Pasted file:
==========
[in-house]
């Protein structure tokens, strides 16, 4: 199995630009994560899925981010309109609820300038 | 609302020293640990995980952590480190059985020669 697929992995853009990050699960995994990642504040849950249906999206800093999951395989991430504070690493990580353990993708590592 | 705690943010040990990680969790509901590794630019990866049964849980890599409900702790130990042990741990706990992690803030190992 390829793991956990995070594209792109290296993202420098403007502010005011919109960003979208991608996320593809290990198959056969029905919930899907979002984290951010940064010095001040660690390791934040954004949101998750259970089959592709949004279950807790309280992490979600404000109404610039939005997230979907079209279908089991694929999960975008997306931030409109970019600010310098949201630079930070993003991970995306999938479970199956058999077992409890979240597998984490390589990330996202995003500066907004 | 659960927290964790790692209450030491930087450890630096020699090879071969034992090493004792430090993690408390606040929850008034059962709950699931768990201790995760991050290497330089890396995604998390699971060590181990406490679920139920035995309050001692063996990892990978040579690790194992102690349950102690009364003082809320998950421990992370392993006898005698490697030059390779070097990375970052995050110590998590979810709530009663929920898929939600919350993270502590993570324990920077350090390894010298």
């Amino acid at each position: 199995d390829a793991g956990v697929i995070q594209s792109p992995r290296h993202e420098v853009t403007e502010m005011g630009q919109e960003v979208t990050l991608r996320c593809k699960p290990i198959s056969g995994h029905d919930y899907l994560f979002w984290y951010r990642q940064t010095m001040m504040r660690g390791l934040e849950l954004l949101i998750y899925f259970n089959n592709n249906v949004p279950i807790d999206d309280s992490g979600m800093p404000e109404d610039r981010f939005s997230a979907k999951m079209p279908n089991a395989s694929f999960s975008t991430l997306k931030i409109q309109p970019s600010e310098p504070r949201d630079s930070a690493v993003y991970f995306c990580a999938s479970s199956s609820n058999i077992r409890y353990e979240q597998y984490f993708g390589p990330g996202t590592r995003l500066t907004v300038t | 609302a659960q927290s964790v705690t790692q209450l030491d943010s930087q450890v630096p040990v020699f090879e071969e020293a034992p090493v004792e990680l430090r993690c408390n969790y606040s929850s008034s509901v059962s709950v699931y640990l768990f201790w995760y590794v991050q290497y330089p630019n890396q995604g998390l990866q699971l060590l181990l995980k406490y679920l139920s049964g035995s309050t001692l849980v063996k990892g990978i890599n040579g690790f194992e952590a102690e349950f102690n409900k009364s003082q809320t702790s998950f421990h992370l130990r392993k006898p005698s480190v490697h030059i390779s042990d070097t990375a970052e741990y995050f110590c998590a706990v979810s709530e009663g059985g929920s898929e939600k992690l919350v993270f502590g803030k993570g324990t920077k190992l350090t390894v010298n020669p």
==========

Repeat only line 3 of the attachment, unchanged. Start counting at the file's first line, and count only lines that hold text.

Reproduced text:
């Amino acid at each position: 199995d390829a793991g956990v697929i995070q594209s792109p992995r290296h993202e420098v853009t403007e502010m005011g630009q919109e960003v979208t990050l991608r996320c593809k699960p290990i198959s056969g995994h029905d919930y899907l994560f979002w984290y951010r990642q940064t010095m001040m504040r660690g390791l934040e849950l954004l949101i998750y899925f259970n089959n592709n249906v949004p279950i807790d999206d309280s992490g979600m800093p404000e109404d610039r981010f939005s997230a979907k999951m079209p279908n089991a395989s694929f999960s975008t991430l997306k931030i409109q309109p970019s600010e310098p504070r949201d630079s930070a690493v993003y991970f995306c990580a999938s479970s199956s609820n058999i077992r409890y353990e979240q597998y984490f993708g390589p990330g996202t590592r995003l500066t907004v300038t | 609302a659960q927290s964790v705690t790692q209450l030491d943010s930087q450890v630096p040990v020699f090879e071969e020293a034992p090493v004792e990680l430090r993690c408390n969790y606040s929850s008034s509901v059962s709950v699931y640990l768990f201790w995760y590794v991050q290497y330089p630019n890396q995604g998390l990866q699971l060590l181990l995980k406490y679920l139920s049964g035995s309050t001692l849980v063996k990892g990978i890599n040579g690790f194992e952590a102690e349950f102690n409900k009364s003082q809320t702790s998950f421990h992370l130990r392993k006898p005698s480190v490697h030059i390779s042990d070097t990375a970052e741990y995050f110590c998590a706990v979810s709530e009663g059985g929920s898929e939600k992690l919350v993270f502590g803030k993570g324990t920077k190992l350090t390894v010298n020669p």